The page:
Union-busting, ‘Bama Benz-style Skip to content

Union-busting, ‘Bama Benz-style

The UAW lost the organizing vote at the Mercedes plant in Alabama. Berry Craig digs into the union-busting by Mercedes management, and what’s next.

3 min read
(Photo by Rochelle Hartman [CC BY 2.0] via Wikimedia Commons)

TRIER, Germany – “With weak labor laws in place, enforcement can be a struggle, and sometimes these companies can turn things around,” said UAW President Shawn Fain in a news conference after his union lost the vote to organize two Mercedes-Benz plants in Alabama.

He added,  “This is a setback. This is the same playbook they always follow — it’s ugly, it’s brutal, and it’s wrong.”

'Bama Benz-style union-busting is illegal in other Western industrial democracies, including here in Germany, home of Mercedes-Benz, whose German plants are unionized.

Laws protecting union rights in the West are weakest in the U.S. In no other Western country — except for Nazi Germany and Fascist Italy — have unions been more stubbornly and violently resisted than in the U.S.

In Germany, unions enjoy strong legal protection. Article 9, paragraph 3 of the German constitution says: “The right to form associations to safeguard and improve working and economic conditions shall be guaranteed to every individual and to every occupation or profession. Agreements that restrict or seek to impair this right shall be null and void; measures directed to this end shall be unlawful. Measures taken pursuant to Article 12a, to paragraphs (2) and (3) of Article 35, to paragraph (4) of Article 87a or to Article 91 may not be directed against industrial disputes engaged in by associations within the meaning of the first sentence of this paragraph in order to safeguard and improve working and economic conditions.”

No such guarantee is in the U.S. constitution. Instead, in some “right to work” states, RTW itself is enshrined in state constitutions.

“The German government is now investigating Mercedes for illegal union-busting conduct,” wrote Louis Feliz Leon and Jane Slaughter in Jacobin. “The Alabama plant is operated by Mercedes-Benz US International, a subsidiary of Stuttgart-based Mercedes-Benz Group AG.”

Backed by ample evidence, Fain charged that Mercedes-Benz officials threatened and even sacked some pro-union workers.

“Mercedes has waged a concerted effort to dissuade workers from unionizing, according to workers in Alabama and labor experts,” CBS News reported.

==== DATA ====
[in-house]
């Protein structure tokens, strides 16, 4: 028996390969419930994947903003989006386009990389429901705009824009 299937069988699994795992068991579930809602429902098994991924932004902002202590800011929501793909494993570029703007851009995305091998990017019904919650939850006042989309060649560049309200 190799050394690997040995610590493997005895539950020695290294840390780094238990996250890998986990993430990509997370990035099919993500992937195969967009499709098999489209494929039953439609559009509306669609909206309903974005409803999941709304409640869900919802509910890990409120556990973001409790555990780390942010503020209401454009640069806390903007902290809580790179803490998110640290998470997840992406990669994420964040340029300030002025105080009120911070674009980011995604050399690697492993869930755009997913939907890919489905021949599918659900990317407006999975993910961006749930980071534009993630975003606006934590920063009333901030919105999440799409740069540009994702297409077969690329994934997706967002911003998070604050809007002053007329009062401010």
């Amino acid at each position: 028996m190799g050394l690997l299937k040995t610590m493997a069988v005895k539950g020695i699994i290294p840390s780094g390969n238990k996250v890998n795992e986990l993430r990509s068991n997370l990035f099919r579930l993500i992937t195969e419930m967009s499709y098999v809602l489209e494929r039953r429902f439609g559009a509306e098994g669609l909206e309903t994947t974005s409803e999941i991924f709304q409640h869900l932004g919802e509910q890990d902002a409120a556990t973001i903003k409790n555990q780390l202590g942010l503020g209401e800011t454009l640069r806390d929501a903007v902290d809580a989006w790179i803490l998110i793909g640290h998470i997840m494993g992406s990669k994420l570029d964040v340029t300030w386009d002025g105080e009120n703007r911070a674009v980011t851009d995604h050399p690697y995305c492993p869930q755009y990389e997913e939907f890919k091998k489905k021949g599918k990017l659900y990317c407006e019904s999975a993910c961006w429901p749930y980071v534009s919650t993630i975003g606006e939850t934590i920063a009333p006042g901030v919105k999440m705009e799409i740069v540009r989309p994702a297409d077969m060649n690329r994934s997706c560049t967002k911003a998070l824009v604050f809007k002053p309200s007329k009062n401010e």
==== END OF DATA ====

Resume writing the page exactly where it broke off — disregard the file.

“Mercedes is red-hot opposed” to unions, CBS quoted Harley Shaiken, a labor authority and University of California-Berkeley emeritus professor.

Shaiken said the company employed a consulting firm and joined with Alabama political leaders to keep the UAW at bay, accoring to CBS. They included Republican Gov. Kay Ivey, whose hatred of unions is well-documented.

On Monday, the day voting on the union started, Ivey said she signed a bill aimed at taking away tax incentives for companies that voluntarily recognize unions, AL.com reported.

Here’s more from CBS: “Mercedes is accused of disciplining workers for discussing a union, firing union supporters, and forcing employees to attend meetings while making  ‘statements suggesting that union activity is futile,’ according to the National Labor Relations Board. The agency is investigating six unfair labor practice charges filed by the UAW against the company since March.”

In Payday Report, Mike Elk wrote that “the union bled support in the face of manipulation and a disinformation campaign. Many workers bought into Mercedes’ pleas to give them another chance and voted against the UAW.”

Said AFL-CIO President Liz Shuler in a statement: “During this campaign, Mercedes claimed to be neutral – but they were anything but. They held captive-audience meetings where they propagated lies and threats, fired their U.S. CEO, and brought in a pastor to dissuade workers from joining the union.

“Gov. Kay Ivey and her anti-worker corporate allies fought this vote tooth and nail. That obstruction is part of a long oppressive history in the South, from slavery to Jim Crow to ‘right to work’ laws to prison labor. But today, young, Black, Brown and women workers in the South are writing a new chapter and building a new economy – one that lifts up workers rather than exploits them.”

As feeble as federal laws protecting union rights are in the U.S., you can bet they will be feebler if Trump wins another term and the Republicans flip the Senate. 

While Biden has proved to be the most pro-union president since Franklin D. Roosevelt, Trump was the most anti-union president since the GOP trio of Warren G. Harding, Calvin Coolidge, and Herbert  Hoover. whose only-rich-lives-matter politics gave us the Great Depression.

Trump favors state RTW laws and has signaled he’ll sign a national RTW law.

In announcing the UAW’s endorsement of Biden, Fain flayed Trump, declaring he “doesn't care about the American worker.” He called Trump a “scab,” adding “Donald Trump is a billionaire, and that’s who he represents.”

 After the vote, Fain made it clear the UAW isn’t giving up on trying to organize non-union auto plants.

“I’m not scared at all,” the New York Times quoted Fain. “I believe workers want unions, I believe they want justice, and we’re going to continue doing what we can do.”


Cross-posted from the KY AFL-CIO web site.

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Berry Craig

Berry Craig is a professor emeritus of history at West KY Community College, and an author of seven books and co-author of two more. (Read the rest on the Contributors page.)

Arlington, KY